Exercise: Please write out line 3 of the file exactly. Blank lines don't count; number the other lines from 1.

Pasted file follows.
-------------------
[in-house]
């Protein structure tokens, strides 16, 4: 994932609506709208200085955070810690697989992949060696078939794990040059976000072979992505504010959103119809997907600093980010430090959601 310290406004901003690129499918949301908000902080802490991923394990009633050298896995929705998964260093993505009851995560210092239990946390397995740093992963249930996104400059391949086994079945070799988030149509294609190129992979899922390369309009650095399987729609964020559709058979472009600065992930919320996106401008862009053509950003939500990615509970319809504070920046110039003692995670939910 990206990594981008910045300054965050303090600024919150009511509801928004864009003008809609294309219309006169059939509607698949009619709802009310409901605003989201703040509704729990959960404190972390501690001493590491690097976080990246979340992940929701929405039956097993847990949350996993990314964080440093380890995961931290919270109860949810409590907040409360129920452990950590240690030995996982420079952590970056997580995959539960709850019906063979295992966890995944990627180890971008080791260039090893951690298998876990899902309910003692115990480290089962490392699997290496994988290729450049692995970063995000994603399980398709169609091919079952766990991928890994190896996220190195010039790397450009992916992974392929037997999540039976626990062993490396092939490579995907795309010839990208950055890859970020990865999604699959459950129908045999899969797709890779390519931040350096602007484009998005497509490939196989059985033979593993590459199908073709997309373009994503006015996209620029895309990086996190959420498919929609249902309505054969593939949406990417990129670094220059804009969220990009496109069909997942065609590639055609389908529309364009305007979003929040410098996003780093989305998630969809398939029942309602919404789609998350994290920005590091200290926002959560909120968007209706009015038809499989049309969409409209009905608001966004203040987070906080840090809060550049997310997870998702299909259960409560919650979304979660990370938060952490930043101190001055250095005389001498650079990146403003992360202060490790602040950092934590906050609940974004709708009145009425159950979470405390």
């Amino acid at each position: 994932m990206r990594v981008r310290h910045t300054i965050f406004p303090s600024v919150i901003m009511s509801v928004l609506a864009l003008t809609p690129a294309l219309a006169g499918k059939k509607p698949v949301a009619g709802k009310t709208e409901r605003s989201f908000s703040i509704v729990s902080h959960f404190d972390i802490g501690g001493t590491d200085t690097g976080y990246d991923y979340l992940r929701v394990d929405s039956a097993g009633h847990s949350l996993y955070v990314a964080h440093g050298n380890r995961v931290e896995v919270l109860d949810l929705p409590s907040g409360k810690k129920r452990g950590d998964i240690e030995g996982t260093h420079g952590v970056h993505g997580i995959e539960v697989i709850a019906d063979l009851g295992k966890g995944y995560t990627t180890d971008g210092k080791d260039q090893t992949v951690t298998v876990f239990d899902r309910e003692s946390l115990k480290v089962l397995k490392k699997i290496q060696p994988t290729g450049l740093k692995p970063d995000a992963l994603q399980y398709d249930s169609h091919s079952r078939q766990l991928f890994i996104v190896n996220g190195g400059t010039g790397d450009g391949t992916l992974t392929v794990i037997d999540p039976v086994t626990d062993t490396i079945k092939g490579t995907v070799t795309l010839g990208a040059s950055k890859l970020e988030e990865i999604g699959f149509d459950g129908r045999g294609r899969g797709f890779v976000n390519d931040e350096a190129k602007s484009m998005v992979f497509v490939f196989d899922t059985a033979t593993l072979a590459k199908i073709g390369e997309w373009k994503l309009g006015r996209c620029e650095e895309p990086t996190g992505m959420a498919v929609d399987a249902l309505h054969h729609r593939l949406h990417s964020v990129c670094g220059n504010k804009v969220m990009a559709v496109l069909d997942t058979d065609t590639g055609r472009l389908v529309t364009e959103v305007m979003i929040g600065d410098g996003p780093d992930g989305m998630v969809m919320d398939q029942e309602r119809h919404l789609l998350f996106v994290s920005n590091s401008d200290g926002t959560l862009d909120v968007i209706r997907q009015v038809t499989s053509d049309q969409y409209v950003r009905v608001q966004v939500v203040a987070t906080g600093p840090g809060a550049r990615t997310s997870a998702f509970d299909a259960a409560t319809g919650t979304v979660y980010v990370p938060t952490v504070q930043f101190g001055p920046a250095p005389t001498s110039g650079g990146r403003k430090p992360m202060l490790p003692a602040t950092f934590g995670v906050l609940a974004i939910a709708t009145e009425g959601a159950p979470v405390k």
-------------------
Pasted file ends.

């Amino acid at each position: 994932m990206r990594v981008r310290h910045t300054i965050f406004p303090s600024v919150i901003m009511s509801v928004l609506a864009l003008t809609p690129a294309l219309a006169g499918k059939k509607p698949v949301a009619g709802k009310t709208e409901r605003s989201f908000s703040i509704v729990s902080h959960f404190d972390i802490g501690g001493t590491d200085t690097g976080y990246d991923y979340l992940r929701v394990d929405s039956a097993g009633h847990s949350l996993y955070v990314a964080h440093g050298n380890r995961v931290e896995v919270l109860d949810l929705p409590s907040g409360k810690k129920r452990g950590d998964i240690e030995g996982t260093h420079g952590v970056h993505g997580i995959e539960v697989i709850a019906d063979l009851g295992k966890g995944y995560t990627t180890d971008g210092k080791d260039q090893t992949v951690t298998v876990f239990d899902r309910e003692s946390l115990k480290v089962l397995k490392k699997i290496q060696p994988t290729g450049l740093k692995p970063d995000a992963l994603q399980y398709d249930s169609h091919s079952r078939q766990l991928f890994i996104v190896n996220g190195g400059t010039g790397d450009g391949t992916l992974t392929v794990i037997d999540p039976v086994t626990d062993t490396i079945k092939g490579t995907v070799t795309l010839g990208a040059s950055k890859l970020e988030e990865i999604g699959f149509d459950g129908r045999g294609r899969g797709f890779v976000n390519d931040e350096a190129k602007s484009m998005v992979f497509v490939f196989d899922t059985a033979t593993l072979a590459k199908i073709g390369e997309w373009k994503l309009g006015r996209c620029e650095e895309p990086t996190g992505m959420a498919v929609d399987a249902l309505h054969h729609r593939l949406h990417s964020v990129c670094g220059n504010k804009v969220m990009a559709v496109l069909d997942t058979d065609t590639g055609r472009l389908v529309t364009e959103v305007m979003i929040g600065d410098g996003p780093d992930g989305m998630v969809m919320d398939q029942e309602r119809h919404l789609l998350f996106v994290s920005n590091s401008d200290g926002t959560l862009d909120v968007i209706r997907q009015v038809t499989s053509d049309q969409y409209v950003r009905v608001q966004v939500v203040a987070t906080g600093p840090g809060a550049r990615t997310s997870a998702f509970d299909a259960a409560t319809g919650t979304v979660y980010v990370p938060t952490v504070q930043f101190g001055p920046a250095p005389t001498s110039g650079g990146r403003k430090p992360m202060l490790p003692a602040t950092f934590g995670v906050l609940a974004i939910a709708t009145e009425g959601a159950p979470v405390k």